Friday, March 25, 2011

Two Dancers (2009) oil on panel, 12x9in.

Tom Seaver

This is a great quote from The Franchise, and I think it says a few things about the life of an artist, too.

"A victory used to give me pleasure, and then a well-pitched inning, and now I get great satisfaction from just one or two pitches a game. I get in a situation where I have to apply everything I know, mentally and physically, on just one pitch. It all comes down to this pitch. I have to think what I should do and then make my body do it. That is a beautiful point to reach for an athlete. A light goes on in your head and you realize that everything you’ve done in your life has been for this moment. Things you’ve been building for years, things you never knew you were building, are right there to be used. Suddenly, you’re the most confident person in the world. You sense you can achieve perfection for just this moment."

"....right there to be used."  Love it. Sounds like he was reading Joseph Campbell.  I saw the quote on Patrick Flood's excellent blog about the Mets.  

There was something I learned from years of straightforward landscape and still life painting: that I didn't think about finishing a painting, I thought more about getting it to the point where I could see how to finish it, and going from there.

Anyway, almost time for a new season to start. It's a formidable mix of pros and cons this year in Flushing. Can't wait for real baseball to start.  Let's go Mets.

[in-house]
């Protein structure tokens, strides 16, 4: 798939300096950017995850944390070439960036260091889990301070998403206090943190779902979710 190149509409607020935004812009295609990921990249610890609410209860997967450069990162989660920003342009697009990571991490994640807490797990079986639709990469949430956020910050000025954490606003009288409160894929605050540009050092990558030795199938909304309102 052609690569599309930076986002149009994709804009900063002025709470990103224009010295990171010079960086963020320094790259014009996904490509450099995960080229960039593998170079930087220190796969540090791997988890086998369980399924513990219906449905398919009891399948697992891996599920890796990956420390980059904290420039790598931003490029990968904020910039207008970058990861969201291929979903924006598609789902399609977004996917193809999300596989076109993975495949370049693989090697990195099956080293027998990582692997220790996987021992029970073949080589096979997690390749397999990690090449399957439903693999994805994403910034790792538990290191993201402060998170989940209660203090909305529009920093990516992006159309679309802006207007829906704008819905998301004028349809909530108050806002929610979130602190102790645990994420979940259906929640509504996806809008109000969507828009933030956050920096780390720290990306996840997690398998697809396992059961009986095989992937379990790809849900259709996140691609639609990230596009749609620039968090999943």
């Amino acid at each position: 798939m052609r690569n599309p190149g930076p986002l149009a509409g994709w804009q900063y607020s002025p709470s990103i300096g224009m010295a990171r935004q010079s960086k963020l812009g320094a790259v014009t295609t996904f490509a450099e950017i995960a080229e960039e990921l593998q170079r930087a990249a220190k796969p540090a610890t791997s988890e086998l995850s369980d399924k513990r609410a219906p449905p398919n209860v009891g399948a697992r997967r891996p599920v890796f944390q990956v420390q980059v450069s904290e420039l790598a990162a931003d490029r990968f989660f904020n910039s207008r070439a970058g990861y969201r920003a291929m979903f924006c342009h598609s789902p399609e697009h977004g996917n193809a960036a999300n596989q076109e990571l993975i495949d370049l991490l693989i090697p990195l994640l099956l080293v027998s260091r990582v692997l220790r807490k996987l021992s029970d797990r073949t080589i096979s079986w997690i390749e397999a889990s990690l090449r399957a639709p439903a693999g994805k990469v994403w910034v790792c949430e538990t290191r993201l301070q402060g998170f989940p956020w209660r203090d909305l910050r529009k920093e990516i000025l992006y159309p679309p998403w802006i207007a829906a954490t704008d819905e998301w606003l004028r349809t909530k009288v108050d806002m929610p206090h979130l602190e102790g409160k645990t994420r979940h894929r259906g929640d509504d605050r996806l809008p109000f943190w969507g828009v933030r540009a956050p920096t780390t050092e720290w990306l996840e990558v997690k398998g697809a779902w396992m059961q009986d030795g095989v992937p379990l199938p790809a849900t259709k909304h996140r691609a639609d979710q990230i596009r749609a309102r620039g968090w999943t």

Thursday, March 3, 2011

Conversation with Wine and Lamp

Oil on canvas, 36Hx54W, 2008-10.  
On the easel in the studio.



Woman with Gun (2003), pastel, 15x11in.

Something old

I don't write much anymore.  This is a little sketch I wrote about 12 years ago, when I was still working on a big writing project (never finished).

He realized one day that he'd lived in New York City long enough to notice the little changes in the backdrop.  Behind the moving crowd and its buzz of faces, he noticed that a famous restaurant had closed and emptied, that a thrift store had become a dry cleaner, a storefront that had once sold fresh vegetables now sold fast food.  In the overwhelming visual glut of the city, these changes occur all the time, and you have to work to notice the small changes in neighborhoods you don't frequent every day.  And it becomes exponentially more difficult to register the changes that are marked only by absences, that is, the changes in the people who make up the crowd.
            She used to come to the Impressionist galleries, the most crowded galleries in the whole museum, and she was so small and frail you worried she might be jostled to death in the throng.  Or even less, her skin seemed so raw that if someone just came too close to her, then that closeness would cause her pain even without a touch, just in the displacement of the air around her.  She wasn't old, but it was difficult to guess her age; not young either, but too young to be dying. 
            Her joints and extremities seemed swollen and nobbed.  Her lips, eyelids, and ears were rubbery and heavy.  Her hair was short and patchy and close to her head.  When she stood in the Impressionist galleries, she lingered in front of the paintings without reading the cards (tourists read the cards), and sometimes she closed her froggy eyes as if the painting could emanate sunlight, instead of just imitating it, and she were basking in the warmth.
            But she couldn't stand for long like that before she had to find a bench and rest, looking exhausted, but also, vaguely, happy.